A prevailing theory is that obesogenic behaviors such as overeating and physical inactivity are the major causes of obesity. This implies that the development of obesity and its management are under volitional control. However, many factors affect food intake, physical activity, and metabolic rate that are not under conscious control. Obesity caused by infections is one such example, which challenges the prevailing dogma. Certain infections may cause obesity without the obesogenic behavior of overeating or physical inactivity. The actual cause of obesity, in this case, is the infection, and eliminating such obesity would require treating or preventing the offending adipogenic microbe infection.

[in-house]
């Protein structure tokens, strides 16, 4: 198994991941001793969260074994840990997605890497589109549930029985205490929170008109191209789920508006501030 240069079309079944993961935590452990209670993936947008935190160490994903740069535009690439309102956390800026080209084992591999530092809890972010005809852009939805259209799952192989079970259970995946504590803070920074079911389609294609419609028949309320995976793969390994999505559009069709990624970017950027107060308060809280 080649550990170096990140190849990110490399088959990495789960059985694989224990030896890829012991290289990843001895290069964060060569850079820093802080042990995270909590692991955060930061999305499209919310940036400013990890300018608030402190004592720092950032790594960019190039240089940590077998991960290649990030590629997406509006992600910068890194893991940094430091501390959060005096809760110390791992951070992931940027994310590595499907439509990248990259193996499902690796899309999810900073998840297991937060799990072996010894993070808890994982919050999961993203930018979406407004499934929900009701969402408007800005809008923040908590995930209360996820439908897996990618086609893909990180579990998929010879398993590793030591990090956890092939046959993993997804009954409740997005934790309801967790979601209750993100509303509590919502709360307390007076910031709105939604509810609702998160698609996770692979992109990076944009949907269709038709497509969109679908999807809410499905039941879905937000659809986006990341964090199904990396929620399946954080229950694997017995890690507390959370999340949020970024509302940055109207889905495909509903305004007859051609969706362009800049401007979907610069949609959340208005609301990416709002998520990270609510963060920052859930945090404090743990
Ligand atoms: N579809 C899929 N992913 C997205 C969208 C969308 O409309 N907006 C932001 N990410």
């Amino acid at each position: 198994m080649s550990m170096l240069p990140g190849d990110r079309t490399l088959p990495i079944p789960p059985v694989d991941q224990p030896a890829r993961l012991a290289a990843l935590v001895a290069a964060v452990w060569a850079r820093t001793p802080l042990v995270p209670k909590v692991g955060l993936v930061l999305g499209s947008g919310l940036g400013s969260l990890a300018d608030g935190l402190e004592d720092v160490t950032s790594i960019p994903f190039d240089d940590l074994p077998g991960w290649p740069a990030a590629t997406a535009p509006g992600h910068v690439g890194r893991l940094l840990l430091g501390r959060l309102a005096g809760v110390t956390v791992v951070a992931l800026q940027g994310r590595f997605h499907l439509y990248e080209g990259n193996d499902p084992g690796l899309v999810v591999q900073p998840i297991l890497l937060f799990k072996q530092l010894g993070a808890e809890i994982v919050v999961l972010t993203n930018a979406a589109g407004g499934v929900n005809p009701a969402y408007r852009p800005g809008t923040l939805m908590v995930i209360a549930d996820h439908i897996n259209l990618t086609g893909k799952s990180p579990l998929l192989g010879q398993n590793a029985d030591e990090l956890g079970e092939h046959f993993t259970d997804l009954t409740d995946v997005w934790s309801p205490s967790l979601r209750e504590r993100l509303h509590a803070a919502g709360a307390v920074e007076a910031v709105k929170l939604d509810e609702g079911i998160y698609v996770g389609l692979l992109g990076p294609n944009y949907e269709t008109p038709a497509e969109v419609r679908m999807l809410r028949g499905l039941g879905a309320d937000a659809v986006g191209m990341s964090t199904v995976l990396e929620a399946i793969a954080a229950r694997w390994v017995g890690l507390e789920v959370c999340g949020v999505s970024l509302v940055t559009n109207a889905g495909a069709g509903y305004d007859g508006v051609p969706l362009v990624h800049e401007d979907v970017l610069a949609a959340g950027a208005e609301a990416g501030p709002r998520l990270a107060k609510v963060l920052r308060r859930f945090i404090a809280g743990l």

|Title of host publication||Handbook of Obesity|
|Subtitle of host publication||Epidemiology, Etiology, and Physiopathology, Third Edition|
|Number of pages||11|
|State||Published - Jan 1 2014|